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Roger Thomas: ‘The Meg’ — Is the film as big as the title character?

Roger Thomas

I have written before about my love of the film “Jaws.” I was 12 years old when that film opened in the summer of 1975. “Jaws” went on to become the highest grossing film in history. That lasted two years until a little film called “Star Wars” passed “Jaws.” However, before “Jaws” lost the money prize to “Star Wars,” “Jaws” was nominated for Best Picture and won three Oscars: Best Musical Score, Best Sound, and Best Editing.

Now we have a new shark movie, “The Meg,” that is swimming through our cinemas. The title of the film is a shortened version of the words “Carcharodon Megalodon.”

There have been many shark movies since 1975, but has one finally come along that is better or at least close to the classic? Sadly, it has not.

“The Meg” is not all bad. There are some great effects. I especially liked when the mini-subs go deeper than any crew has ever gone before. I would not want to go there, but on the screen, it is very effective.

There are also some some cinematography and effects late in the film when the shark attacks the swimmers who are enjoying the water at a big beach.

The production design, specifically the underwater sea lab, is impressive. There is a moment when an investor comes onto the lab for the first time. He criticizes the appearance of the place as primitive. Oddly enough, I thought the same thing.

Then the characters get on the elevator, and the modern, clean and beautiful lab under the water is shown to the characters and the audience. That may be the best moment in the film. I know I want to go to a place like that, but without the “megs.”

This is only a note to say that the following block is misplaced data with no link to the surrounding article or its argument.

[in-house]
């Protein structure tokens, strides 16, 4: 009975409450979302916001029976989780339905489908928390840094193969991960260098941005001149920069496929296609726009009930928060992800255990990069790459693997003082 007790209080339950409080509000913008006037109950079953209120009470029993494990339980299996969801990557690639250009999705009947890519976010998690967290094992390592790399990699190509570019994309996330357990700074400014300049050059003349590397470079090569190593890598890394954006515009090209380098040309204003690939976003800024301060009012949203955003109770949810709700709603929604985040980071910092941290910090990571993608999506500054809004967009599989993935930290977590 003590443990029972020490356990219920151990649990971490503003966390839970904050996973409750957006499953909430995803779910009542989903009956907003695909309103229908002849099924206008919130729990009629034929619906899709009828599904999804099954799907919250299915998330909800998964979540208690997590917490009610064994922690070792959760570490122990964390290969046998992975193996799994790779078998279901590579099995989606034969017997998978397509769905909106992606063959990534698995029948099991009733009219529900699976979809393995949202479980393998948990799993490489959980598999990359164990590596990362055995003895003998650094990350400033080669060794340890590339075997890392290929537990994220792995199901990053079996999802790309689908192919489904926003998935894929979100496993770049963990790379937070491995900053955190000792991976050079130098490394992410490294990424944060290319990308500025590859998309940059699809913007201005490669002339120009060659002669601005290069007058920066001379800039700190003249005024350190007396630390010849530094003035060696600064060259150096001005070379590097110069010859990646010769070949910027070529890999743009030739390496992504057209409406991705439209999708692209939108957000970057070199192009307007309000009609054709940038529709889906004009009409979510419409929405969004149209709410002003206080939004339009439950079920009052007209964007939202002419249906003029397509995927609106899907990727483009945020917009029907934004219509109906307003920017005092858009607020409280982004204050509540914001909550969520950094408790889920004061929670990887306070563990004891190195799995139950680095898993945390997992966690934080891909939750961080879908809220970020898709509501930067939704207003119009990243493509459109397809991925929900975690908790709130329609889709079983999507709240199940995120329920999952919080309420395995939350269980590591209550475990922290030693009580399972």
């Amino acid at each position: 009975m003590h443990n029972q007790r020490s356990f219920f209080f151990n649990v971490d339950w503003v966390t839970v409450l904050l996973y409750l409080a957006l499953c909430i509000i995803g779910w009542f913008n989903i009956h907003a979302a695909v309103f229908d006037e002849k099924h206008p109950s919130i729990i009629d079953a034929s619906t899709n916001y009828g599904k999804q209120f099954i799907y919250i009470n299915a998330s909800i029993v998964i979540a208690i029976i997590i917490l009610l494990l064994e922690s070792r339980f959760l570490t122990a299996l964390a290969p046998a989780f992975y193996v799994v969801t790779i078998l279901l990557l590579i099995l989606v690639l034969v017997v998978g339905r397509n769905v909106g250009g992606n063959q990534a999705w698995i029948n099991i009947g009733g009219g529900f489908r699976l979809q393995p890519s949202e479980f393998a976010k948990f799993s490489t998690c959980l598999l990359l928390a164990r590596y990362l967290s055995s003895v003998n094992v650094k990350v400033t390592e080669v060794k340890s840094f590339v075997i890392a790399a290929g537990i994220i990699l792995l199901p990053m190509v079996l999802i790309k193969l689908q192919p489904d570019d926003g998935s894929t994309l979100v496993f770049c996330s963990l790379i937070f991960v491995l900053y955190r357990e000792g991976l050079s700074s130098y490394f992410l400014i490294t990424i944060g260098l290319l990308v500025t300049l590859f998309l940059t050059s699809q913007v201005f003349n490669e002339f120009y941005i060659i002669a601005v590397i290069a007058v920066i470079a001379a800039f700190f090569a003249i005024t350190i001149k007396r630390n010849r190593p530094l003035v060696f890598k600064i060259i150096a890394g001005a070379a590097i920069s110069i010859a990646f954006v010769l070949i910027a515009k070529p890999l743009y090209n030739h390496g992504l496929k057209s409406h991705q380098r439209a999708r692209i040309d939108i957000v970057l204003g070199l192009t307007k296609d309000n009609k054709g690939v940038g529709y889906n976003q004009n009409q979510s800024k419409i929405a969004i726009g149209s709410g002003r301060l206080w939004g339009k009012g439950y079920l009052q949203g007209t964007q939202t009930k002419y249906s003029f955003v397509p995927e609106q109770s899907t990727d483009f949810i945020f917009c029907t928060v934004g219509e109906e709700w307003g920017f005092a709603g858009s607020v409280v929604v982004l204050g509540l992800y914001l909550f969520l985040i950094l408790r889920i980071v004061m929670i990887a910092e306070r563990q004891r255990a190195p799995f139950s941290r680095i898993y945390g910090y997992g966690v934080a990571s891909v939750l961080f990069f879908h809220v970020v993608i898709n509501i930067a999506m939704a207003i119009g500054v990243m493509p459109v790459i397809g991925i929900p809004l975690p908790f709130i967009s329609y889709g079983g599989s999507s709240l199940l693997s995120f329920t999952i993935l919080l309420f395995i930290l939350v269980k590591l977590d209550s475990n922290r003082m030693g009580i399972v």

I also liked the character of Jonas Taylor played by Jason Statham. Jonas is one of those characters which is almost certain to survive because a sequel is hoped for. And if there is a sequel, Jonas would be the logical character to return.

On the other hand, the rest of the cast are not that interesting. The screenwriters, Dean Georgaris, Jon Hoeber, and Eric Hoeber, tried to give these characters some depth, but actually, there are just too many undeveloped characters here.

Looking back once again at “Jaws,” that film begins with a lot of characters, but ends up with the second half of the film focused on three men out in the sea.

And the audience gets a real clear picture of who these men are. Once you know the characters in a story or a film, then the characters matter. Especially if they are in peril.

There is little girl in the film named Meiying, played by Shuya Sophia Cai, who has the best scene in the film. Meiying sees the gigantic shark first. It is outside of the glass of the station. (It might not actually be glass. I do not think the characters or writers discuss the building materials of the “sea lab.”)

No one would want Meiying to be eaten by any shark, small or big. There is also a little dog that is in peril, but the rest of the characters offer little interest for the dog. Also deaths and the perils in this film offer little tension or regret.

One of the best moments in the entire film is when in the aforementioned scene when the little girl sees the “Meg” outside the window. I would not have mentioned that moment except it has been playing in the film’s trailer for at least three months or more. Most people interested in this film have already seen that moment in the film.

So here is my conclusion.

“Jaws” is a classic that had three horrible sequels. “The Meg” will never get to the status of “classic.”

“The Meg” has a couple good characters, some good technical elements; visual effects, cinematography, production design, and that is about all.

So maybe, the filmmakers need to forget about “The Meg 2.”

Roger W. Thomas of Albemarle reviews films for The Stanly News & Press.